Flight Path: a search for Roots beneath the World's Busiest Airport

In the months leading up to the birth of her first child, Hannah Palmer discovers that all three of her childhood houses have been wiped out by the expansion of Atlanta’s Hartsfield-Jackson International Airport. Having uprooted herself from a promising career in publishing in her adopted Brooklyn, Palmer embarks on a quest to determine the fate of her lost homes—and of a community that has been erased by unchecked Southern progress.

Palmer's journey takes her from the ruins of kudzu-covered, airport-owned ghost towns to carefully preserved cemeteries wedged between the runways; into awkward confrontations with airport planners, developers, and even her own parents. Along the way, Palmer becomes an amateur detective, an urban historian, and a mother.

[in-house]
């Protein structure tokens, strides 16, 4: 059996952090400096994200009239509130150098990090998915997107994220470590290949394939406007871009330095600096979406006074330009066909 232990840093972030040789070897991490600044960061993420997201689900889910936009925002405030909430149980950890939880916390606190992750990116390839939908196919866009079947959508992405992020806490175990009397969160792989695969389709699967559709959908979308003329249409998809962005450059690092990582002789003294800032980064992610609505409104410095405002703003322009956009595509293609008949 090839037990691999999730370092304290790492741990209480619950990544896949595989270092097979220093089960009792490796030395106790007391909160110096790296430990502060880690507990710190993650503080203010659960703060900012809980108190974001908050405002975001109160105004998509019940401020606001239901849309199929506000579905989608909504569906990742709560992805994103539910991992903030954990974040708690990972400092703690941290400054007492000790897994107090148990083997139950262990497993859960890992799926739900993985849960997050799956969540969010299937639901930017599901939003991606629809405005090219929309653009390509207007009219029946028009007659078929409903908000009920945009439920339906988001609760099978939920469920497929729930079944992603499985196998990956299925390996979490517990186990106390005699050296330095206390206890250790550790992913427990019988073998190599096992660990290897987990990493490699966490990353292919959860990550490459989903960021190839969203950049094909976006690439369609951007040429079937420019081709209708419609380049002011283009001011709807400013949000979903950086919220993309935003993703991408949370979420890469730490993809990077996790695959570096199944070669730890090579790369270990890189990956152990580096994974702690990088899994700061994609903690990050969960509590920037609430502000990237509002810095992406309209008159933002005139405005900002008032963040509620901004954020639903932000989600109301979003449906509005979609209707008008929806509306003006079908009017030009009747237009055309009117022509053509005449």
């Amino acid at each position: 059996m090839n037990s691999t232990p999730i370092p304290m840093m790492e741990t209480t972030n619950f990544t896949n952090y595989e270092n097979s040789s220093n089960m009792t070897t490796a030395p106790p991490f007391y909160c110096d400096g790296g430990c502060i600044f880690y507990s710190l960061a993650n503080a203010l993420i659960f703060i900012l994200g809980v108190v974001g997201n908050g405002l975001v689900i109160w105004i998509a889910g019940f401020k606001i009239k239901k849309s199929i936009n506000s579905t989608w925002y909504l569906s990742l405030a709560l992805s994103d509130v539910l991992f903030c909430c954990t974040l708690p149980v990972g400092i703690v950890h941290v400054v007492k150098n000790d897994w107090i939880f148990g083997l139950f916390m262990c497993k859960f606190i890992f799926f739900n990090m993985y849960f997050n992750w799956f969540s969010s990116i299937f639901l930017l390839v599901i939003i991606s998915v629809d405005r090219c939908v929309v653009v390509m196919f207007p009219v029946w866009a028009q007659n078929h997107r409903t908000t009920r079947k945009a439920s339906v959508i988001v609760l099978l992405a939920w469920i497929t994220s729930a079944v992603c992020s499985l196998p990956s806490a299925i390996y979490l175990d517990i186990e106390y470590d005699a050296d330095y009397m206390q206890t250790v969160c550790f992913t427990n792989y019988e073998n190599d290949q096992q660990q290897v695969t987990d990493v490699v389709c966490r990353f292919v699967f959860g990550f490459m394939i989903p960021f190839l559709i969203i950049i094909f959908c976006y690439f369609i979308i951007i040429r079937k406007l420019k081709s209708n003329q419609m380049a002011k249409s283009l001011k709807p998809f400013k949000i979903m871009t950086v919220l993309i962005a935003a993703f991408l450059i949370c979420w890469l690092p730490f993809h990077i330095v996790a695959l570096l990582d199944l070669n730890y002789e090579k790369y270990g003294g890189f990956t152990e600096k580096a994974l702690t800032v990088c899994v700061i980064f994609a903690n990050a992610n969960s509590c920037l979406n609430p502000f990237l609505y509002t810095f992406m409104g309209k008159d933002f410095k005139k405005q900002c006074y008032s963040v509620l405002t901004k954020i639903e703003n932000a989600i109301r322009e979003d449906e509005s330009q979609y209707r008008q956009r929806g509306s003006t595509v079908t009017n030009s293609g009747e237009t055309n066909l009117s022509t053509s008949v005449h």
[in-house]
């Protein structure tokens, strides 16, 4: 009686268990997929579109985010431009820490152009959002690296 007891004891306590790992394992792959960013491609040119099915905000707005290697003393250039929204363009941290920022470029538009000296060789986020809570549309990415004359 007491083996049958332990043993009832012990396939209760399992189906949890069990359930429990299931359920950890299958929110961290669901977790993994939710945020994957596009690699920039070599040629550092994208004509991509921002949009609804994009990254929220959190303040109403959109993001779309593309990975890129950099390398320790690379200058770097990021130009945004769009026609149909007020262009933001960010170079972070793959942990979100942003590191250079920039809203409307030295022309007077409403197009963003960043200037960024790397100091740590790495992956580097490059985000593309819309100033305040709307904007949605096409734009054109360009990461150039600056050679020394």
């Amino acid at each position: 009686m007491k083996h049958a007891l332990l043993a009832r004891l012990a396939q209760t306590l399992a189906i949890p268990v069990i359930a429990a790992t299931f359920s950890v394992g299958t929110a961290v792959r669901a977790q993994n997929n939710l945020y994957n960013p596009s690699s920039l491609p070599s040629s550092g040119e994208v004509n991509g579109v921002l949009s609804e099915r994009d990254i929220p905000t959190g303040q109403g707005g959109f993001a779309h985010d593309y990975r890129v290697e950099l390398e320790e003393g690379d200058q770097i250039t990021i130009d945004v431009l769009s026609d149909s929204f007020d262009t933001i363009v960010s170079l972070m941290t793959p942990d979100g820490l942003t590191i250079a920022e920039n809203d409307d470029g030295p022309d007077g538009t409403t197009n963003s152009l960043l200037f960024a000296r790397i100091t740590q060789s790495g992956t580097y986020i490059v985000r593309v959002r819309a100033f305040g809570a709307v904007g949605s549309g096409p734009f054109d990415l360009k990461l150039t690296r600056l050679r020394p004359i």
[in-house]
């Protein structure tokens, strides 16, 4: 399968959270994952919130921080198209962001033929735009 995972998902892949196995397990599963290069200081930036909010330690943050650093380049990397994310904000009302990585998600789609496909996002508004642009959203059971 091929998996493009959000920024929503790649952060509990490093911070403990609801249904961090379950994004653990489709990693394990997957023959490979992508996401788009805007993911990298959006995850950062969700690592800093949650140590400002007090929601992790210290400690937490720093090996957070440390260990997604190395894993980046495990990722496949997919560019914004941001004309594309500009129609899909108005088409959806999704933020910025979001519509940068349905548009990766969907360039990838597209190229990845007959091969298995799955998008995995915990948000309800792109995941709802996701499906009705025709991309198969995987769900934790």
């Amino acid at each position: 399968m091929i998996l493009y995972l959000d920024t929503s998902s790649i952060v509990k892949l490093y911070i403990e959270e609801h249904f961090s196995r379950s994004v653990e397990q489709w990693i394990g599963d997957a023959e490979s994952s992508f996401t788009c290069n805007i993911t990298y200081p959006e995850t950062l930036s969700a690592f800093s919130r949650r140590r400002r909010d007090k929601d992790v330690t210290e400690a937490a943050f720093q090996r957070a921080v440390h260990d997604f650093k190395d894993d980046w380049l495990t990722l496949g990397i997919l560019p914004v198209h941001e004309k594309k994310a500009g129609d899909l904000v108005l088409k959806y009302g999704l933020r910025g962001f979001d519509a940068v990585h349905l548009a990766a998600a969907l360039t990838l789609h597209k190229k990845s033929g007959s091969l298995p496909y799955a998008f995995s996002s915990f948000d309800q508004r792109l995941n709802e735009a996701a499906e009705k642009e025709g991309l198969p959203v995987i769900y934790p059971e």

Lyrically chronicling the overlooked devastation and beauty along the airport’s fringe communities in the tradition of John Jeremiah Sullivan and Leslie Jamison, Palmer unearths the startling narratives about race, power, and place that continue to shape American cities.

Part memoir, part urban history, Flight Path: A Search for Roots beneath the World's Busiest Airport is a riveting account of one young mother's attempt at making a home where there’s little home left.

Ultimately, this is a passionate and gorgeously written reminder of why urban planning matters.
— Booklist, starred review
A thoughtful, eclectic account of what infrastructure progress can leave in its wake.
— Kirkus
a persuasive memoir that uses personal history to construct a troubling indictment of the airport’s relentless expansion.
— atlanta magazine
Palmer makes it easy to root for her and trust her candid insights into questionable policies and current efforts at ‘airport urbanism’.
— Publishers Weekly